In case you can’t attend, it’s even more important to decline right away. Don’t forget to always include a meaningful reason for your rejection, as otherwise the sender may think that you are rude.
- Use tentative acceptance wisely
Although replying with tentative acceptance is an option, I don’t recommend it, as it creates unclear expectations. If the meeting is a few days away, and you are unsure as to whether you can attend, you have the option of sending a tentative reply with a comment that you will further accept or decline in the next couple of days.
Stay true to your commitments
When you say that you will do something, you must deliver. This is a great example of how you put your reputation on the line. It’s crucial that you don’t make promises that you can’t keep. If you’re in doubt, let the person know as soon as possible, explaining what’s changed and how you plan to tackle the challenge. Failing to do so will surely have a negative impact on your reputation.
To illustrate this better, I will share a personal experience I’ve had with Paysafe’ Chief Operating Officer Danny Chazonoff. This happened a few years ago, during one of my regular business trips to Montreal. Every time I go there, Danny and I have some one on one time. He always finds a slot for me, no matter how hectic his schedule is.
My meeting was scheduled for Tuesday morning, but his secretary got in touch with me to reschedule twice due to other commitments, and then she cancelled it on Wednesday afternoon. As I was looking forward to the chat, I was disappointed, but I understood how important Danny’s time was. On Thursday morning I ran into Danny in the elevator, and he asked me when we are meeting. I told him that the meeting had been cancelled, but he insisted that we will meet before I leave. Fifteen minutes later, I got an invite from his secretary for a meeting at 4:30 PM on the same day. Not only that we had our chat in the afternoon, but Danny also shared a great breakfast recommendation for my upcoming trip to New York during the weekend. It was his last meeting for the day, and he said that he will send me the coordinates before I leave the office. Guess what! Fifteen minutes later, his secretary sent me the details.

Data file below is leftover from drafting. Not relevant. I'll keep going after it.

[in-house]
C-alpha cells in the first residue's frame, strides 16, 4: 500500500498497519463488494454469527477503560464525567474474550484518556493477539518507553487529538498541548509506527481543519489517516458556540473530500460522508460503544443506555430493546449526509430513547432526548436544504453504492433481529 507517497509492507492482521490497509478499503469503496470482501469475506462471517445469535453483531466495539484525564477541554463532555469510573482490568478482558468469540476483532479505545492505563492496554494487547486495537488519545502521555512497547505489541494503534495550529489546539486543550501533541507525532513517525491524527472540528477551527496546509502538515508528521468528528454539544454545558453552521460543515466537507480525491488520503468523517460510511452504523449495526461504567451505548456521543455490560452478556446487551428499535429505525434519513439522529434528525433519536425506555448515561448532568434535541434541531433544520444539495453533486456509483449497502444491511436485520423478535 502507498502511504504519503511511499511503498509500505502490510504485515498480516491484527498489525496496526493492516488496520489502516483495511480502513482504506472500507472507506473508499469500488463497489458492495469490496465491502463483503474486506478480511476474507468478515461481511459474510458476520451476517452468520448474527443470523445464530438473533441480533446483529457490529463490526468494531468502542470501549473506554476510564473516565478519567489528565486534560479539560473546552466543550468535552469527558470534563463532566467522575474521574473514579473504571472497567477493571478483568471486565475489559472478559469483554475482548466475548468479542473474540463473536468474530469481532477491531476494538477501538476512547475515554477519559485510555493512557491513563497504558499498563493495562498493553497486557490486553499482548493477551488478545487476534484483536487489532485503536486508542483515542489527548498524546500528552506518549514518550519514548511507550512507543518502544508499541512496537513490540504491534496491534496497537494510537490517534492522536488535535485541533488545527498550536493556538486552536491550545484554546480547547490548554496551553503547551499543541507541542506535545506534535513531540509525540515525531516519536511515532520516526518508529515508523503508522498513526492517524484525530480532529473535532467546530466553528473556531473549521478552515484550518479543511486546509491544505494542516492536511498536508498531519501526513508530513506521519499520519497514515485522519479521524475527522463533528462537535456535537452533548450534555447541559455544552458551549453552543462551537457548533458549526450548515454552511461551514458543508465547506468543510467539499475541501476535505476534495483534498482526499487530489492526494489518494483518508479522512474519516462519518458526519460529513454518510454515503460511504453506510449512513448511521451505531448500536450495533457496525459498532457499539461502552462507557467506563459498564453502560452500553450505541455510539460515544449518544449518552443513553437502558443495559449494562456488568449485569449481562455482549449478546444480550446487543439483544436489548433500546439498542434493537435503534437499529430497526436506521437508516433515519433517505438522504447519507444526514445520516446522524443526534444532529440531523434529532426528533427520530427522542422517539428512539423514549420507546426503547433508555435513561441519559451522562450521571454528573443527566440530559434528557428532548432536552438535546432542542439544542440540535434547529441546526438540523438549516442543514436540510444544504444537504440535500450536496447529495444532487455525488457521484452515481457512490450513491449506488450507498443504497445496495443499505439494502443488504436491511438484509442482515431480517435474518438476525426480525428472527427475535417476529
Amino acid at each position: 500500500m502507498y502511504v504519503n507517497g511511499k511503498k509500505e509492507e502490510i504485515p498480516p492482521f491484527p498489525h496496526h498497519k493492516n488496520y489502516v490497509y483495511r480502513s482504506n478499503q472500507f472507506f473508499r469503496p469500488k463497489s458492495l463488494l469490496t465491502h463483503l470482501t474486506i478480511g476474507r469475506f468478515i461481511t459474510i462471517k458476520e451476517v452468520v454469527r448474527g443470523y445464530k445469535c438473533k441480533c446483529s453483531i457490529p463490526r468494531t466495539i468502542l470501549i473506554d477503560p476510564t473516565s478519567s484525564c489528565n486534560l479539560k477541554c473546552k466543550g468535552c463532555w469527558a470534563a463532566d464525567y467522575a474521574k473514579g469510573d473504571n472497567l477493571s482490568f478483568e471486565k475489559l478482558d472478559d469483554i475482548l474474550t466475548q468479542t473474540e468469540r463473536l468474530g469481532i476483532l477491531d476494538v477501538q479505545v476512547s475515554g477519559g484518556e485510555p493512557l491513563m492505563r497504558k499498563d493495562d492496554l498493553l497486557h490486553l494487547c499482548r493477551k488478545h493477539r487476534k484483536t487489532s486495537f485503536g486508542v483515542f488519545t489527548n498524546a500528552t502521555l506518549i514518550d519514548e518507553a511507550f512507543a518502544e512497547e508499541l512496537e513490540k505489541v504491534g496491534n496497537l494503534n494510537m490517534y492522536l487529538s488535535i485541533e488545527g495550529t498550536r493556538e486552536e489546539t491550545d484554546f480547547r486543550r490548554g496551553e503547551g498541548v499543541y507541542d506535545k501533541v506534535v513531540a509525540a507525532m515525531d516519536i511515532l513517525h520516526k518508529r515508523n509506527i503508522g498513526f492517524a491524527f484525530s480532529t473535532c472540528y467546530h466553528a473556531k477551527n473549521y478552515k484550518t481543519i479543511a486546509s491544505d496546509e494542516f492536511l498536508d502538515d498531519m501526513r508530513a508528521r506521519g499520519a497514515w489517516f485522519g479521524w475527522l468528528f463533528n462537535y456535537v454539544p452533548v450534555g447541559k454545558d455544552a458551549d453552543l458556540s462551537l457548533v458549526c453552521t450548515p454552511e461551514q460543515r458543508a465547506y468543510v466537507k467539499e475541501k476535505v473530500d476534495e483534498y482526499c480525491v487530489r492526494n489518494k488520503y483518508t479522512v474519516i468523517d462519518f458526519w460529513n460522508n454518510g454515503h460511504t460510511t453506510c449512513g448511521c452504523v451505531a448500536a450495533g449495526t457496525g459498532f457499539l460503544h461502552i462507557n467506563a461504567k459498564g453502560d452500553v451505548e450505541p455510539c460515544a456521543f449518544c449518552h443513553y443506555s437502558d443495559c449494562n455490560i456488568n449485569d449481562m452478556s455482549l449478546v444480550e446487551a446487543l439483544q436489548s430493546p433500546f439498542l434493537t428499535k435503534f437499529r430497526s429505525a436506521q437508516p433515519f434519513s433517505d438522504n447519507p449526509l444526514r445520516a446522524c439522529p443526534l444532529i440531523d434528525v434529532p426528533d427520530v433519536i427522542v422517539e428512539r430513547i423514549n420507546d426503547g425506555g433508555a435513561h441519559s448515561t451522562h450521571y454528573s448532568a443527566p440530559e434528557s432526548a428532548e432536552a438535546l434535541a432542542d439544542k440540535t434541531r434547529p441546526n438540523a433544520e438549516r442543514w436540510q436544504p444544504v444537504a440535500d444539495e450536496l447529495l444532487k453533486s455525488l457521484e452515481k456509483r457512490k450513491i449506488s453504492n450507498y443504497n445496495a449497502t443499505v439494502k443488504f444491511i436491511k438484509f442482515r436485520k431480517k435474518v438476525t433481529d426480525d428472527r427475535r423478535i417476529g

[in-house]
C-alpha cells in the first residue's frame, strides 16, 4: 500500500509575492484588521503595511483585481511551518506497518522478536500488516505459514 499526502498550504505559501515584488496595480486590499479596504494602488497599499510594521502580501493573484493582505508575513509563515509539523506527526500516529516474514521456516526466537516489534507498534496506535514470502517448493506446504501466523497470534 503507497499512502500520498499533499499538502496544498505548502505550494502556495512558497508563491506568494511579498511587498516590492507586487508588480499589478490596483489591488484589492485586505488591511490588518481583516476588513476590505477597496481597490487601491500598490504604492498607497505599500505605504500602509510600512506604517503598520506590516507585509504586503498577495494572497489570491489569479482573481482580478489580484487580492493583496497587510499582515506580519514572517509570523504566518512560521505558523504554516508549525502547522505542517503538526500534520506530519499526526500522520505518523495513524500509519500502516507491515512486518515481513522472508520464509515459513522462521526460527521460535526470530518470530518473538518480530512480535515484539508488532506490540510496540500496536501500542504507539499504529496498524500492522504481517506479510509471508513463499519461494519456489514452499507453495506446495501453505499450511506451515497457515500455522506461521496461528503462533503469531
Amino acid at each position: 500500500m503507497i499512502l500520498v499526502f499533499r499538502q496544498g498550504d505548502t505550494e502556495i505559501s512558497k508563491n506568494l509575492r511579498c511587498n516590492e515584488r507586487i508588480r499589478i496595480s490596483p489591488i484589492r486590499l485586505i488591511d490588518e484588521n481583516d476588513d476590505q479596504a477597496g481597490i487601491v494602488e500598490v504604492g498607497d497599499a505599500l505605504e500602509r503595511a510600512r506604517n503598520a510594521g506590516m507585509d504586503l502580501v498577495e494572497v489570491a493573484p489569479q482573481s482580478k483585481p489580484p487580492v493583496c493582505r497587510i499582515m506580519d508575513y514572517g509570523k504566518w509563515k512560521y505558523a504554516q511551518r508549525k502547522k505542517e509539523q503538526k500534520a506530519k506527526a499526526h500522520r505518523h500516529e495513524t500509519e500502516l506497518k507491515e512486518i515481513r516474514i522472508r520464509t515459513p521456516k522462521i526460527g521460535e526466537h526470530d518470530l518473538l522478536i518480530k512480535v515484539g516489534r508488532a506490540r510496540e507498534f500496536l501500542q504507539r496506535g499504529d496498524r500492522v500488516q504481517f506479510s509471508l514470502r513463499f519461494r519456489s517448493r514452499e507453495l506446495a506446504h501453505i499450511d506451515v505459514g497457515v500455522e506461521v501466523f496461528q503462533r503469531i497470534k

The above shows that no matter how senior or busy you are, you must stay true to your commitments. This is how you build and maintain your reputation.
Be positive and friendly
It’s important to remain calm and positive at work, no matter how difficult the obstacles you’re facing are. Remember that no one owes you anything. Life isn’t fair and complaining about it will only make things worse for you and those around you. Negativity won’t help you build a good reputation either, as people will tend to avoid you. The sooner you realize that how things happen is mainly up to you, the better.
To illustrate the above with an easy everyday example, when engaging in a conversation, don’t immediately start with the topic at hand. Ask the other person how he’s been, especially if you haven’t talked in a while. This can be a bit tricky, as it can easily become annoying, so just stick to one or two generic questions. The purpose is to show that you care.
Тry to help others where you can
Closely related to the previous principle, this one builds upon it. Happiness and positivity run in circular motion. When you assist somebody, there are immediate and a long-term gains. Studies have shown that by helping others, you feel better and that prompts you to do it again. Thus, practicing good will make you a better person by the day. Your reputation among your colleagues will also improve, as word will spread that you are someone they can rely on.
Having good reputation is key for career success. Although It’s unrealistic to expect that everyone will like you, this doesn’t mean that they can’t respect you. Be positive, stay true to your commitments, and your reputation will start working for you.